Hooking up a couple of cigar minnows, letting the lines out I paddled for about 20 seconds, locking the reels down and ensuring the strike alarm clicker has been set; I continued paddling towards the group. Uff da!! I did notice that one of the lines had been hung up on the rudder system and could not work it free by myself. So I radioed Marian to assist me in getting it free. Henry decided he had to see what was going on so he peddled up to the Jackson Big Tuna and the Cuda to provide assistance. He never brought his line in when he approached, this resulted in our lines getting tangled as I had a small Spanish mackerel on the Okuma rod and that little guy decided to swim in circles and create a tangled mess of fishing lines. So I informed Henry that I will have to cut all the lines. The only line I did not cut was the one with the mackerel on it. However there was a mysterious line coming from Henry’s kayak, this line was from the surf anglers that Henry peddled through. The line was wrapped around his Mirage drive.
I decided not to re-setup the Shimano and continue to use the Okuma.  As I continued to paddle Lewis and Gregg radioed that they were getting strikes and some fish. One of the fish that Lewis caught was a remora. We thought that it looked like a cobia with the color markings but the fish had a flat head. Gregg radioed back that he thought that the description sounded like a remora and that he had heard from other Boondogglers that several of these were being caught. Lewis measured the remora and then had to peel the remora from the measuring board. We laughed about that. Shortly after releasing the remora, Lewis casted the bait back out and had a strike right off. It was another remora but this one decided that it was very hungry and inhaled the lure so Lewis had to cut the line and release the fish that way.
Sometime later my old Garcia Mitchell 600 series reel mounted on an Okuma Baidarka 7’ 6” Medium Light rod started singing and spinning. Unfortunately the reel just kept spinning creating a big bird’s nest. Uff da!! The worst part is that the line also got between the reel frame and the spool. When trying to clear the mess the line broke. Uff da!! I had to pull the line in by hand but I had missed the fish. Then I decided that I might as well re-jig the Shimano TLD15 series reel attached to a Shimano Tallus Kingfish rod. I will have to wait till I get back from the Boondoggle to fix the Garcia Mitchell reel.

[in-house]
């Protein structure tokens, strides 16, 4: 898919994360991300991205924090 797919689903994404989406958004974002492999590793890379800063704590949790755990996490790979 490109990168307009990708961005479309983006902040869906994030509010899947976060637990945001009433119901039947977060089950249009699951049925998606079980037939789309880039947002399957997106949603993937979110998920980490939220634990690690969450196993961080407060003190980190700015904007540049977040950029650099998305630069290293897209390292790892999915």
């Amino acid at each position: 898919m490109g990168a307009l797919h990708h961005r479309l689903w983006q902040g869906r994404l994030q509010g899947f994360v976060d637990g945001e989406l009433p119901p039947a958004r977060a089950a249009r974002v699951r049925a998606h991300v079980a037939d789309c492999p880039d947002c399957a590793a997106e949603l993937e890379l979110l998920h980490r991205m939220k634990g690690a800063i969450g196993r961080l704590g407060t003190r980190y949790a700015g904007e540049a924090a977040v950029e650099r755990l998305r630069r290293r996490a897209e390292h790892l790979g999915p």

Paddling around I managed to land two more Spanish mackerel one just short of 22” in the fork of the tail and the other right at 22”. So as I tried to get more or maybe something else, Henry yelled that he had caught a fish. It was a gafftopsail catfish. So I paddled over to take a picture of him and the catfish. At this time Marian mentioned that she was going to start heading back to section of the beach from where we launched. Gregg and Lewis were really way out there in the gulf compared to my position; so I decided that I would paddle in their direction in the hopes to catch up with them or maybe another hook up of some species of fish. Eventually Lewis radioed in and said that they were going to head back to the launch site. Since Henry did not have his radio along I had to paddle to him to inform him that we are all heading back in to the launch.
As we paddled, Marian radioed back giving us a report of some fish that was following her mackerel rig with a cigar minnow on it. It was very funny. Then she got really excited when it took the bait but she did not set the hook. There was a little pulling action but the fish would split out the bait. I’m not sure who got tired of whom but the fish did not return. Marian’s description gives me the impression that she had small bonita but we will never know.

All in all this was a great Boondoggle. If you have never participated in a Boondoggle; the next opportunity will be President’s Day weekend in February (14 – 17) at Crooked River State Park in St Marys, Georgia. At this Boondoggle there were 230 something yak anglers from Texas, Arkansas, Wisconsin, New Hampshire, Virginia, Georgia, North & South Carolina to name a few states that were represented. Maybe we will cross paddles at the next Boondoggle in Georgia.

1 comment:

  1. Rehash this throwing development, until you know absolutely when to discharge your hang on hold and when to keep down. shimano baitcasting reel